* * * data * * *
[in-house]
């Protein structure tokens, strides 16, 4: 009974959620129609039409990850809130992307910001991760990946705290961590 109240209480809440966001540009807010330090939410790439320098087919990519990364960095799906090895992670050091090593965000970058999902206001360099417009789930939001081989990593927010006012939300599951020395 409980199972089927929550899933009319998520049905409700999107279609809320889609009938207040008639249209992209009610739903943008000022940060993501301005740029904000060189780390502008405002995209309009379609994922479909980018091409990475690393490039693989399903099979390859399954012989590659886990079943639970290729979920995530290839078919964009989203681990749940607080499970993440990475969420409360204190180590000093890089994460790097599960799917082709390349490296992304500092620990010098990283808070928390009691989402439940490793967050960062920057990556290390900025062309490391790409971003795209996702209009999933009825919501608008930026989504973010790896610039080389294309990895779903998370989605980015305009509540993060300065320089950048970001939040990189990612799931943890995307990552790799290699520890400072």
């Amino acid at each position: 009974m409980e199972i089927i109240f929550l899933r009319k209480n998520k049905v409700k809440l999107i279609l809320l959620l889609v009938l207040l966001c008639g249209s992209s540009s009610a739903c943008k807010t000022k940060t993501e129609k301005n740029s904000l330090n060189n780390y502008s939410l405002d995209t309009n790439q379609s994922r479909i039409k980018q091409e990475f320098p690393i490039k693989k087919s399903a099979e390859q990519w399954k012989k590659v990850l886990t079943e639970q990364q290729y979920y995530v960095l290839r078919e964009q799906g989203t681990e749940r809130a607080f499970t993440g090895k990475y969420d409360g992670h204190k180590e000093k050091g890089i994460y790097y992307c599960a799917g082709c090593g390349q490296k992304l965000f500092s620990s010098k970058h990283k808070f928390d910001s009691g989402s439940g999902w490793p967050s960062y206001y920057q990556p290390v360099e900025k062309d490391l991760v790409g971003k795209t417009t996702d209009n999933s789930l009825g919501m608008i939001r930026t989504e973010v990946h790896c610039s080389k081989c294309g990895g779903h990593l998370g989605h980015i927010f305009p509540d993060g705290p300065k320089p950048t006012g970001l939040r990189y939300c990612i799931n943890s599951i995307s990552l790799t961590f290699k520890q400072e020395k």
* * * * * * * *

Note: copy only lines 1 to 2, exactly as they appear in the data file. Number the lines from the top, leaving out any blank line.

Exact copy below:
[in-house]
């Protein structure tokens, strides 16, 4: 009974959620129609039409990850809130992307910001991760990946705290961590 109240209480809440966001540009807010330090939410790439320098087919990519990364960095799906090895992670050091090593965000970058999902206001360099417009789930939001081989990593927010006012939300599951020395 409980199972089927929550899933009319998520049905409700999107279609809320889609009938207040008639249209992209009610739903943008000022940060993501301005740029904000060189780390502008405002995209309009379609994922479909980018091409990475690393490039693989399903099979390859399954012989590659886990079943639970290729979920995530290839078919964009989203681990749940607080499970993440990475969420409360204190180590000093890089994460790097599960799917082709390349490296992304500092620990010098990283808070928390009691989402439940490793967050960062920057990556290390900025062309490391790409971003795209996702209009999933009825919501608008930026989504973010790896610039080389294309990895779903998370989605980015305009509540993060300065320089950048970001939040990189990612799931943890995307990552790799290699520890400072």